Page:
Rugby Australia boss Rob Clarke has taken another shot at sections of Australia’s rugby league media amid the contract tug-o-war for Joseph Suaalii, as the code attempts to keep the talented multi-sport athlete in the 15-man game.
News that Suaalii had changed his mind and rejected a three-year deal from South Sydney in order to take up a last-ditch contract offer from RA was first reported on Tuesday evening, sending both codes and their respective media cohorts into overdrive.
But it was speculation around the value of RA’s contract offer to Suaalii and the suggestion that he would be choosing a lesser sport that have really riled Clarke, who is only acting as RA chief executive on a short-term interim basis following the departure of Raelene Castle.
Clarke alluded to four key events on the global stage as to why Suaalii might in fact choose the 15-man game, and that it wasn’t all about the money some media organisations had instead trumpeted.
“The Olympic Games, the Commonwealth Games, the touring British & Irish Lions and the Rugby World Cup are four premier events in the global calendar and it’s only our sport that provides athletes the opportunity to represent Australia and compete against the best in the world on a regular basis. “The continued speculation about the financial offer from certain sections of the media is a tired and timeless tactic of attempting to pressure a young man into one choice and how dare anyone have the temerity to choose to play Rugby over another option?
“To be clear, whilst Rugby cannot compete financially with our friends in the 13-man game here in Australia, many professional athletes choose to become part of our game because of the many other positive attributes and global opportunities it provides…it’s not all about money.
“We congratulate Joseph on his journey so far in Rugby and we will continue to put our best foot forward, like we do with all our young talent, in the expansive opportunities that Rugby can offer.”
Suaalii had been expected to sign off on a three-year extension with the Rabbitohs when he turned 17 on August 1, NRL clubs only able to register a senior contract once a player has turned 17 years of age.
He may yet choose to honour a reported three-year deal worth $1.7 with the 2014 NRL premiers, a situation Clarke said he would do so with Rugby Australia’s best wishes.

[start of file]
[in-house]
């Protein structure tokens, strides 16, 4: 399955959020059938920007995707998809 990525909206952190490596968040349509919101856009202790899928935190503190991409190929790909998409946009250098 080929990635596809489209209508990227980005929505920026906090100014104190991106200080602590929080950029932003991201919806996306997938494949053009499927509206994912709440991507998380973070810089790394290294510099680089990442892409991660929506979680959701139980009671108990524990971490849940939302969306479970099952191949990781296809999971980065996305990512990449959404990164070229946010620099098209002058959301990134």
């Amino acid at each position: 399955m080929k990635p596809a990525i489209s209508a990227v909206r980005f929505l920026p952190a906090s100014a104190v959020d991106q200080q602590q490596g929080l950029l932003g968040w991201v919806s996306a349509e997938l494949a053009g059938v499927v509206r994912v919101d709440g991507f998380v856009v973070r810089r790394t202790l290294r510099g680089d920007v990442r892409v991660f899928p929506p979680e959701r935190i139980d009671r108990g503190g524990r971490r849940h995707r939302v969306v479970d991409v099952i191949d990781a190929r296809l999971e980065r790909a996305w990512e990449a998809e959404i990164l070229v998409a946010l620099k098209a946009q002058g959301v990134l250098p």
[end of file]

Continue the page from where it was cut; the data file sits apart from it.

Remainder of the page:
“In this instance, Joseph may decide to pursue opportunities elsewhere and should he choose to do so, we would wish him every bit of luck in the future. Rugby will stand up and fight to be part of this conversation though, and conversations with other prospects into the future. Rugby’s pathways in Australia – in both Club and School Rugby – continue to produce world class talent and that is a testament to our coaches and our talent identification program.
“Rugby has the best workplace conditions in the professional game with the consistent support for training, education and wellbeing provided by Rugby Union Players’ Association (RUPA). Rugby Australia develops far more than just athletes but real people who embark on a pathway that does not cease when they are no longer taking the field, you are a part of the Rugby family for life.”
Rugby Australia did not walk away from the boom teenager when he signed a junior training contract with the Rabbitohs early in 2019, instead opting to keep the dialogue open in the hope that he might yet see his first senior footballing move in the 15-man game.
While that is yet to be officially revealed, RA is seemingly now right in the hunt compared to the position it was earlier in the year.
It is believed the bulk of RA’s contract offer has come from private benefactors with the code otherwise running on the smell of an oily rag following staff redundancies and pay cuts for the game’s near 200 professional players.